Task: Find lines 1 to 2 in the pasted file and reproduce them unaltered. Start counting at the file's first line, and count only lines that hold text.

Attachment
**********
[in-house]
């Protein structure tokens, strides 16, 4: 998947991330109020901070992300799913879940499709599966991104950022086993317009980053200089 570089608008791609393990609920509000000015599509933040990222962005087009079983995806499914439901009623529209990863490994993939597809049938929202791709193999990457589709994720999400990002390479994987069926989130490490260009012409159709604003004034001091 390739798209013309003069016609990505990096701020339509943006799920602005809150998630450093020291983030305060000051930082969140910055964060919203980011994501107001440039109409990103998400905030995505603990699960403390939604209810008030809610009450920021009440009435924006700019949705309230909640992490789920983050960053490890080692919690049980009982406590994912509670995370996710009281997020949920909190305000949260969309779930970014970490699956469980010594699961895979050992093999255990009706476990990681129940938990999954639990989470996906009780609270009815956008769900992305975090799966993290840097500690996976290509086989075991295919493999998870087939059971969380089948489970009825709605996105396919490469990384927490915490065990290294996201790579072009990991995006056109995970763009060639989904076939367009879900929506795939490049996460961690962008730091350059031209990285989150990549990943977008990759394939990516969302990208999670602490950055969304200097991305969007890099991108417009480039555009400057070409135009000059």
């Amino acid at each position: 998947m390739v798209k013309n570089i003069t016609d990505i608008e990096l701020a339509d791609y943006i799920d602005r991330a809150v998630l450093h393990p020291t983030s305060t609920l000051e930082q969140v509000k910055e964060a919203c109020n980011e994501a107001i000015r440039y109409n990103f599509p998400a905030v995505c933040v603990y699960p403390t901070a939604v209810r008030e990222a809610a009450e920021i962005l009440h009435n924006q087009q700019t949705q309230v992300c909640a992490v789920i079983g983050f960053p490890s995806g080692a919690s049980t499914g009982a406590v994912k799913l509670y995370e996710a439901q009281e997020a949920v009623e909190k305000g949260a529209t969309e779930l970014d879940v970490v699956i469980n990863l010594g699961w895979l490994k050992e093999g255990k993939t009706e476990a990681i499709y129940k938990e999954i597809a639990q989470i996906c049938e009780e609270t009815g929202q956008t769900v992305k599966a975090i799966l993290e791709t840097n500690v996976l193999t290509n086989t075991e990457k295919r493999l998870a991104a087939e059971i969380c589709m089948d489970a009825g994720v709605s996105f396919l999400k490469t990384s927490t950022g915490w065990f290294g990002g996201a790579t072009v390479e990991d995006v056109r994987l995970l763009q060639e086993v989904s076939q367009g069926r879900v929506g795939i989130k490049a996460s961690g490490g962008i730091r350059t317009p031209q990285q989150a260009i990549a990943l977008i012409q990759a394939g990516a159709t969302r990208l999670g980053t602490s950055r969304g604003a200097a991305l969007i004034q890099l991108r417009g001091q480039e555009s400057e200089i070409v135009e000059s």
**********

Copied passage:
[in-house]
């Protein structure tokens, strides 16, 4: 998947991330109020901070992300799913879940499709599966991104950022086993317009980053200089 570089608008791609393990609920509000000015599509933040990222962005087009079983995806499914439901009623529209990863490994993939597809049938929202791709193999990457589709994720999400990002390479994987069926989130490490260009012409159709604003004034001091 390739798209013309003069016609990505990096701020339509943006799920602005809150998630450093020291983030305060000051930082969140910055964060919203980011994501107001440039109409990103998400905030995505603990699960403390939604209810008030809610009450920021009440009435924006700019949705309230909640992490789920983050960053490890080692919690049980009982406590994912509670995370996710009281997020949920909190305000949260969309779930970014970490699956469980010594699961895979050992093999255990009706476990990681129940938990999954639990989470996906009780609270009815956008769900992305975090799966993290840097500690996976290509086989075991295919493999998870087939059971969380089948489970009825709605996105396919490469990384927490915490065990290294996201790579072009990991995006056109995970763009060639989904076939367009879900929506795939490049996460961690962008730091350059031209990285989150990549990943977008990759394939990516969302990208999670602490950055969304200097991305969007890099991108417009480039555009400057070409135009000059």